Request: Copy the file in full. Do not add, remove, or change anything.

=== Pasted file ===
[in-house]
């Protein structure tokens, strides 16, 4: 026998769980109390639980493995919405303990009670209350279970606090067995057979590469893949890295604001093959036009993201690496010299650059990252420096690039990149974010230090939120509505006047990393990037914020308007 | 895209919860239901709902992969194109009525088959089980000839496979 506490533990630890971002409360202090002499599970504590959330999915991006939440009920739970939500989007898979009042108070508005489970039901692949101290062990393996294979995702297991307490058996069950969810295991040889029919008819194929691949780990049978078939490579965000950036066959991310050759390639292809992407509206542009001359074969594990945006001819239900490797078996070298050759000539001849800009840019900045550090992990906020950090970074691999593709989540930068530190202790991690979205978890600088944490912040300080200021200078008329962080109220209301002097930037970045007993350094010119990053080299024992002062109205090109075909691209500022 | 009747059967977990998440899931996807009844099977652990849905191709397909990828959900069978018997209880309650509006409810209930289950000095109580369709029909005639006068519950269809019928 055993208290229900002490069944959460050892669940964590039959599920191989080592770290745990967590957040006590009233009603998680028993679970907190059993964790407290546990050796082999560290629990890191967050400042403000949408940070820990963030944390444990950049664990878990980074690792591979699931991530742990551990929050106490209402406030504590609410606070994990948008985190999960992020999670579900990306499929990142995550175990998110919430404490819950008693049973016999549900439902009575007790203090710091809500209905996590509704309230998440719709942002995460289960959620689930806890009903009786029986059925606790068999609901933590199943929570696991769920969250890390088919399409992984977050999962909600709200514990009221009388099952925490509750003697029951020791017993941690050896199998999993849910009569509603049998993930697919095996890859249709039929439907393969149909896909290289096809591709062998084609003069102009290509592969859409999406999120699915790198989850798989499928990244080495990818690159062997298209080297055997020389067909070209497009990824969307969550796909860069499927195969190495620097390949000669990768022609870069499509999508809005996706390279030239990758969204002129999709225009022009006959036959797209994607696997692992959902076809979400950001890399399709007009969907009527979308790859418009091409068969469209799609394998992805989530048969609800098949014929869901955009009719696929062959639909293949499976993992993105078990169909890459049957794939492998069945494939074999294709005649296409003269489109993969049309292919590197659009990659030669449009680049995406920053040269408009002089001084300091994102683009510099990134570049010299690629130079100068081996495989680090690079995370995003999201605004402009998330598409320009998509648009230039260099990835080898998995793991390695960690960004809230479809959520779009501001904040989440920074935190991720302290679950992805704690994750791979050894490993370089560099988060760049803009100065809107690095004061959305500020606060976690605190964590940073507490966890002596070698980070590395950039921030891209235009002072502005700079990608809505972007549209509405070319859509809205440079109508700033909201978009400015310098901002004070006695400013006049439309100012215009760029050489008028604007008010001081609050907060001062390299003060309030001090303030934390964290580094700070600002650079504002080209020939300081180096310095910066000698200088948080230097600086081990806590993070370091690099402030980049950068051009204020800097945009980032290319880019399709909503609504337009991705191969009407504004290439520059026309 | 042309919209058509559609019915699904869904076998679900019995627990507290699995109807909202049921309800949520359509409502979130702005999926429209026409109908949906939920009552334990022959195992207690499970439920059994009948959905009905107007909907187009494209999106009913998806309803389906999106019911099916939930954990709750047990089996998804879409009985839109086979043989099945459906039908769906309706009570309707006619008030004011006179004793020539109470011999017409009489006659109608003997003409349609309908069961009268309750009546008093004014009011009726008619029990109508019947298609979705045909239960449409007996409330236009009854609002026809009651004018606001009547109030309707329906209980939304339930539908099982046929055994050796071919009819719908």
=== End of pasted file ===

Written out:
[in-house]
């Protein structure tokens, strides 16, 4: 026998769980109390639980493995919405303990009670209350279970606090067995057979590469893949890295604001093959036009993201690496010299650059990252420096690039990149974010230090939120509505006047990393990037914020308007 | 895209919860239901709902992969194109009525088959089980000839496979 506490533990630890971002409360202090002499599970504590959330999915991006939440009920739970939500989007898979009042108070508005489970039901692949101290062990393996294979995702297991307490058996069950969810295991040889029919008819194929691949780990049978078939490579965000950036066959991310050759390639292809992407509206542009001359074969594990945006001819239900490797078996070298050759000539001849800009840019900045550090992990906020950090970074691999593709989540930068530190202790991690979205978890600088944490912040300080200021200078008329962080109220209301002097930037970045007993350094010119990053080299024992002062109205090109075909691209500022 | 009747059967977990998440899931996807009844099977652990849905191709397909990828959900069978018997209880309650509006409810209930289950000095109580369709029909005639006068519950269809019928 055993208290229900002490069944959460050892669940964590039959599920191989080592770290745990967590957040006590009233009603998680028993679970907190059993964790407290546990050796082999560290629990890191967050400042403000949408940070820990963030944390444990950049664990878990980074690792591979699931991530742990551990929050106490209402406030504590609410606070994990948008985190999960992020999670579900990306499929990142995550175990998110919430404490819950008693049973016999549900439902009575007790203090710091809500209905996590509704309230998440719709942002995460289960959620689930806890009903009786029986059925606790068999609901933590199943929570696991769920969250890390088919399409992984977050999962909600709200514990009221009388099952925490509750003697029951020791017993941690050896199998999993849910009569509603049998993930697919095996890859249709039929439907393969149909896909290289096809591709062998084609003069102009290509592969859409999406999120699915790198989850798989499928990244080495990818690159062997298209080297055997020389067909070209497009990824969307969550796909860069499927195969190495620097390949000669990768022609870069499509999508809005996706390279030239990758969204002129999709225009022009006959036959797209994607696997692992959902076809979400950001890399399709007009969907009527979308790859418009091409068969469209799609394998992805989530048969609800098949014929869901955009009719696929062959639909293949499976993992993105078990169909890459049957794939492998069945494939074999294709005649296409003269489109993969049309292919590197659009990659030669449009680049995406920053040269408009002089001084300091994102683009510099990134570049010299690629130079100068081996495989680090690079995370995003999201605004402009998330598409320009998509648009230039260099990835080898998995793991390695960690960004809230479809959520779009501001904040989440920074935190991720302290679950992805704690994750791979050894490993370089560099988060760049803009100065809107690095004061959305500020606060976690605190964590940073507490966890002596070698980070590395950039921030891209235009002072502005700079990608809505972007549209509405070319859509809205440079109508700033909201978009400015310098901002004070006695400013006049439309100012215009760029050489008028604007008010001081609050907060001062390299003060309030001090303030934390964290580094700070600002650079504002080209020939300081180096310095910066000698200088948080230097600086081990806590993070370091690099402030980049950068051009204020800097945009980032290319880019399709909503609504337009991705191969009407504004290439520059026309 | 042309919209058509559609019915699904869904076998679900019995627990507290699995109807909202049921309800949520359509409502979130702005999926429209026409109908949906939920009552334990022959195992207690499970439920059994009948959905009905107007909907187009494209999106009913998806309803389906999106019911099916939930954990709750047990089996998804879409009985839109086979043989099945459906039908769906309706009570309707006619008030004011006179004793020539109470011999017409009489006659109608003997003409349609309908069961009268309750009546008093004014009011009726008619029990109508019947298609979705045909239960449409007996409330236009009854609002026809009651004018606001009547109030309707329906209980939304339930539908099982046929055994050796071919009819719908």